Warner Bros. is developing a feature film based on long-running Archie comics. The series has been around since 1941, but has never been adapted into a feature film. It’s a bit of a tough sell since the comics are inoffensive and fairly static but perhaps—oh wait. They’re adding zombies. Never mind. According to Deadline, Roberto Aguirre-Sacasa (Glee) will adapt his comic Afterlife with Archie, “which ponders a zombie apocalypse in suburban New York and isn’t replacing the usual Archie Comics, just supplementing them.” The idea is to put Archie, Jughead, and the rest of the Riverdale gang into horror situations like The Stand or Evil Dead. Jason Moore (Pitch Perfect) is set to direct with Roy Lee and Dan Lin (Sherlock Holmes) producing.
Hit the jump for more. [Update: Variety has refuted Deadline’s report, noting that the Archie movie will not involve zombies, and will instead be a coming-of-age comedy in which Archie faces a “teenage midlife crisis” and must find his purpose in life before graduation. Our original story follows after the jump.]
The concept is to balance the gore with “elements that are quintessentially Archie,” according to Archie creator/publisher/editor John L. Goldwater. Aguirre-Sacasa is no stranger to tweaking premises and updating properties. He was brought in to help fix the Broadway musical Spider-Man: Turn off the Dark, and he wrote the screenplay for the upcoming remake of Carrie. However, I’m wary of this take on Archie.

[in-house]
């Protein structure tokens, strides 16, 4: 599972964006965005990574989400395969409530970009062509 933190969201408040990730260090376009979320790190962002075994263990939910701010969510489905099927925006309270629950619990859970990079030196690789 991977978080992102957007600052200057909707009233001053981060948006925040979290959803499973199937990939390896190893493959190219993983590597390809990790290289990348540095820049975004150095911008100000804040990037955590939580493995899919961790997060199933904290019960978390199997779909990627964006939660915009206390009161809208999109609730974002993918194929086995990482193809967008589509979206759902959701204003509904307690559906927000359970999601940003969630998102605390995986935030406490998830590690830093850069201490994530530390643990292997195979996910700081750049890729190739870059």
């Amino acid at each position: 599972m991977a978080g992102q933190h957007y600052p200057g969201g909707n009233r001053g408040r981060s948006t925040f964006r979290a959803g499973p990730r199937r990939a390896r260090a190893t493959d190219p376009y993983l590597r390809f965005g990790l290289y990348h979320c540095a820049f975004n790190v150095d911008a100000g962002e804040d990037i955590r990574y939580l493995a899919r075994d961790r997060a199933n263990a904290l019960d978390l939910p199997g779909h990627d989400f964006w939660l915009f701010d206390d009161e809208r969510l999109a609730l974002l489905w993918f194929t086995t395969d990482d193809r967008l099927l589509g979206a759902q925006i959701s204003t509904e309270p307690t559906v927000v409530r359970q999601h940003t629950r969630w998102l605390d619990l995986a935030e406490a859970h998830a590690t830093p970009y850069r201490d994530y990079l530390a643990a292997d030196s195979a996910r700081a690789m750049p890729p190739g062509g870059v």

It’s not matter of being an Archie “purist” or anything like that. I personally have no attachment to the comics, and I’m not opposed to mixing goofy elements with horror. I love Mystery Team and that movie is PG characters in an R-rated film. What irritates me about Afterlife with Archie is that it looks like it’s going for the zombie crutch. Zombies have become an increasingly pointless go-to because they allow for horror with easy gore and violence even though there’s always potential for the undead to transcend their physical traits and become a potent symbol. But they can also function as a complete gimmick, and I’m worried we’re basically seeing Pride and Prejudice and Zombies but with Archie instead of Jane Austen. Shouldn’t entertaining stories be more than “Just Add Zombies”? However, I haven’t read Afterlife with Archie, so I’ll give Aguirre-Sacasa the benefit of the doubt. Plus, Pitch Perfect was a welcome surprise, so I’m curious to see Moore’s take on the material.